The Inner/outer worlds of the Everywhere and Everywhen of Experience

fractal_universe_by_csuk_1t-d5done0-1.jpg
The fractal universe

 

At a men’s group one morning we were discussing the topic of reconciliation and someone brought up how feeling of reconciliation never seemed permanent in that when they achieved it personally, the experience of being reconciled went away over a short time.

I think we all have had experiences, feelings, or ah ha’s where we experience joy, or satisfaction only to have it disappear over time. I’ve often heard about people who have experienced a transformational moment that seems to have changed their lives only to have it slip from their grasp in almost no time at all. Why is this? Why can’t we hold on to these moments? Is it because they’re not real?

I think it’s because the mind always objectifies things e.g. all input, so that it can be dealt with, and worked with. An “experience” is a subjective, non-concrete, almost ethereal “feeling.” The experience transcends the time and space in which it occurs. To objectify it, that is, to think about it is to lock it in time and place i.e., to try and hold onto it and then it loses its “experiential” quality.

This reminds me of the theory in quantum physics that suggests that every thing exists in superpositionality (everywhere and everywhen at the same time) until the field of superpositionality is collapsed into one place, one time. This, I think is a metaphor for what we do when we objectify an experience, we take it out of the realm of the ineffable, the everywhere/everywhen and fix it into one place and time. In the Australian Aborigine culture all time is the everywhen, for all time is the present, no past, no future, only now. And this idea is not limited to the native Australians for some physicists time is believed to be an abstraction, it’s not real. All that’s real is in the now (shades of Ram Dass’ “Be Here Now”).

The every when and where can be likened to a fractal image where every portion of the image reflects the total ad infinitem. Everything is in the one image–nothing of the whole is outside the parts, e.g. everything is recursive in that it repeats itself indefinitely, kind of like a recurring dream.

For those who have meditated and entered that state where all thoughts have ceased, time seems to stand still and space becomes infinite. It is only when we try to think about the experience do we collapse the super-positional everywhere/everywhen quality of it into an object locked in time and space.

We can have a memory of an experience, but it’s nearly impossible to live in the experience without putting a box around it e.g. by trying to understand it and categorize it. But even the memory of the experience is further polluted every time we bring the memory down from the bookshelf of our library of experiences and open its pages for review. For every time we look at a memory, who we are at that moment changes the memory. Because we grow, because we change the filters through which we observe our memories this also changes and effects not only the quality, but the substance of the memory. This change in ourselves is then projected onto whatever we observe and alters our experience of the reality.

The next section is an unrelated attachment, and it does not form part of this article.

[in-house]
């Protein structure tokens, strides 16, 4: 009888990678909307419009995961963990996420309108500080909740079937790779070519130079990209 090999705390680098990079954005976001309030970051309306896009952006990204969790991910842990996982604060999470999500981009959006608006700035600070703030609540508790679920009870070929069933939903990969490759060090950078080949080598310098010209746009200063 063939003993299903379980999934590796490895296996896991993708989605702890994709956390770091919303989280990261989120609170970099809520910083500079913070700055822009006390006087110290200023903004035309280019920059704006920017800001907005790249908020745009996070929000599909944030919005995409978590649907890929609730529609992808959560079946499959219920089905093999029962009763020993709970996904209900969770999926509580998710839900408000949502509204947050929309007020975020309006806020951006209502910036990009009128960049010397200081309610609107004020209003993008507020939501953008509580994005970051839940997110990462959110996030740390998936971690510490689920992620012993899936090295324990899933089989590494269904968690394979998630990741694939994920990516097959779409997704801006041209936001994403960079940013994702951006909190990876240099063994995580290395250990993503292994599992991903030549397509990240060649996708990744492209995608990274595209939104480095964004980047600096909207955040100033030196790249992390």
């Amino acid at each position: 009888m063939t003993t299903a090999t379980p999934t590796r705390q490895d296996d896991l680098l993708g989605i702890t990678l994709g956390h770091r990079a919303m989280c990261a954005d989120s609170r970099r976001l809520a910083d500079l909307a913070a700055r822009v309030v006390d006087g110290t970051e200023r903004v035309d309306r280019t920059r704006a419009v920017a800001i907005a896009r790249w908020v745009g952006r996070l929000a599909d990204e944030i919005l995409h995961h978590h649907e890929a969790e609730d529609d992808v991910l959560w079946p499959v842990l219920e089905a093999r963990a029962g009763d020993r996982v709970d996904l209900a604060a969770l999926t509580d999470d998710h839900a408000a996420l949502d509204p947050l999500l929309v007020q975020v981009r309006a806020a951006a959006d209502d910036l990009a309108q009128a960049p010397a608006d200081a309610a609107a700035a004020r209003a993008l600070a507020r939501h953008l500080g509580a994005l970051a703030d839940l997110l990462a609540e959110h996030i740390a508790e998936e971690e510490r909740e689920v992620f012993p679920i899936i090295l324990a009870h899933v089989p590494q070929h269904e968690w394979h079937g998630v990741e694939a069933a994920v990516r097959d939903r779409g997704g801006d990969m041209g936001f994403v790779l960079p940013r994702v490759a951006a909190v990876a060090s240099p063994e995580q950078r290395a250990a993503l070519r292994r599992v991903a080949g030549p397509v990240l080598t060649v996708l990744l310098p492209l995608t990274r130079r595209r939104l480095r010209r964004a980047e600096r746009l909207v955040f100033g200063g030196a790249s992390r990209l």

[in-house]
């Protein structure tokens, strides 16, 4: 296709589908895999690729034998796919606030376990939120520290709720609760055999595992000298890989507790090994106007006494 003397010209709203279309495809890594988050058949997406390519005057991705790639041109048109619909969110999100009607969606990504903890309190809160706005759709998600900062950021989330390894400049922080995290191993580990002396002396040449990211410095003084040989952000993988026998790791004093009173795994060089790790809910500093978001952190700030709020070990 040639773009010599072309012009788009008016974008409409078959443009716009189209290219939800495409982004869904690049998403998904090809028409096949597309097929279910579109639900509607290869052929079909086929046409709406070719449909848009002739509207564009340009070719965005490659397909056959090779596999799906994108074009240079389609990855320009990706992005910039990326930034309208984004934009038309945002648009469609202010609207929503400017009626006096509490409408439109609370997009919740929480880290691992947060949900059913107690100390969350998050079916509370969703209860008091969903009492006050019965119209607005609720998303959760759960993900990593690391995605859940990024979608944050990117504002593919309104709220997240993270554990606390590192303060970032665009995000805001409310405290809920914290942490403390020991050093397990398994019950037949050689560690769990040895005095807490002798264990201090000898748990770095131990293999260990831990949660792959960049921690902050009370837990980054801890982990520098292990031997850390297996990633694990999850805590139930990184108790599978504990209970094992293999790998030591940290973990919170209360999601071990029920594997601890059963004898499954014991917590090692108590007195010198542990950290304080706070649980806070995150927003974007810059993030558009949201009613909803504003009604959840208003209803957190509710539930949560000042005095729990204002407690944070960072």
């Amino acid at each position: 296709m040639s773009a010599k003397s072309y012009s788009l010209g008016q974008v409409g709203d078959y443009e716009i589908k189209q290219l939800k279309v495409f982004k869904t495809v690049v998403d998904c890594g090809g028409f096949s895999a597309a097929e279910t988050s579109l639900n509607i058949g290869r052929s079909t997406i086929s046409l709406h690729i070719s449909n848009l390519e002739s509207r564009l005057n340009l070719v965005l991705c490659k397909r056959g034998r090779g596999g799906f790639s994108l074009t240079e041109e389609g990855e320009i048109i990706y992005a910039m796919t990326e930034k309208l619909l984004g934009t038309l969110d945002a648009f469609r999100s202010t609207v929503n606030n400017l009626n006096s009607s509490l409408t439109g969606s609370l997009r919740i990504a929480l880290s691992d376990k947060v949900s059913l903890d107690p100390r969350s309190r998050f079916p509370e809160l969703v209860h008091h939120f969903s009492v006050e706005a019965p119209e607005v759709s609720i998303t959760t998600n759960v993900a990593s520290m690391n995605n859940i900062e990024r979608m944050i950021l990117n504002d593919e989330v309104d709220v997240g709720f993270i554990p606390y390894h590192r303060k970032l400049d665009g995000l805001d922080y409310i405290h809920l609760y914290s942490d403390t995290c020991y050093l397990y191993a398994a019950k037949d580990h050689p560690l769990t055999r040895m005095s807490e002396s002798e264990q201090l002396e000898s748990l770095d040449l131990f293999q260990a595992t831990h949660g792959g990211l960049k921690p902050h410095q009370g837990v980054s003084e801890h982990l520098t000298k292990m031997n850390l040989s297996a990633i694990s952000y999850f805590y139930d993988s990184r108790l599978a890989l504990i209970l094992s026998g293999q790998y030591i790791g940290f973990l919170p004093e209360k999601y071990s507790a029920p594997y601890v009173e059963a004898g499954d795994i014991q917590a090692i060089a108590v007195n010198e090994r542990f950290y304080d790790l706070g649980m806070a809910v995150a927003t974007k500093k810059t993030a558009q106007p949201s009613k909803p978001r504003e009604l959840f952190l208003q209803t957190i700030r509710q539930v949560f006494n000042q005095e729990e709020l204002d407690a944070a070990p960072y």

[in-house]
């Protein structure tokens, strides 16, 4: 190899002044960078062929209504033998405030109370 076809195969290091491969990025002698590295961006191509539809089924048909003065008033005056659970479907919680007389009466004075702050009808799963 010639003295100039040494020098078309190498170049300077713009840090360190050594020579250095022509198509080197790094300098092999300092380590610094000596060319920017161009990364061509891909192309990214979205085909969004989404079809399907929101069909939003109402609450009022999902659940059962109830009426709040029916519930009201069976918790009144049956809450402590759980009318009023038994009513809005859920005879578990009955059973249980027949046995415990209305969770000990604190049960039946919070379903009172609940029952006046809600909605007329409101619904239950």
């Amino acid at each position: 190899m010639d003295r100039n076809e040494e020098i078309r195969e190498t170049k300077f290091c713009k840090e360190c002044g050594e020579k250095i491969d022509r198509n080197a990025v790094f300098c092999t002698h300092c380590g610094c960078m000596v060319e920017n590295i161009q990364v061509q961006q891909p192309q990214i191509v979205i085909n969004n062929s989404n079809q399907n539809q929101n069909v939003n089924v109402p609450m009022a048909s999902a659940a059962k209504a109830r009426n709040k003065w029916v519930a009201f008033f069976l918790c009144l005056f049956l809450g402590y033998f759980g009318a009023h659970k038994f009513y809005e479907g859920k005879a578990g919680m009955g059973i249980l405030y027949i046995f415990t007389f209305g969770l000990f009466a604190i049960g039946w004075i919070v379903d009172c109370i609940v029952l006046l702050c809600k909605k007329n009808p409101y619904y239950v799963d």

Reconciliation, for some the process of becoming whole, of including differences and accepting diversity, is on-going and never remaining still, always a moving target. But every experience changes us, noticed or not. We are never the same person from moment to moment. What we are changed into then affects how we experience our past and our present. That is another reason the experience cannot be held on to because that which is holding on is not the same as when the experience was, well…experienced.

The whole idea of superpositionality, time and experience is dealt with in the book The Dragon’s Treasure: A Dreamer’s Guide to Inner Discovery .

Who is dreaming?

 

dream-quotes-about-life.jpg

 

Wise men and women have for millennia wondered if what we have assumed was objective reality was only a dream.

Edgar Allen Poe who once queried, “Is life but a dream within a dream?” What a curious question! Is he questioning whether we can distinguish between what is fantasy or reality? Isn’t this inability to distinguish fantasy from reality part of the very definition of what is considered magical thinking and a component of an obsessive-compulsive thinking disorder?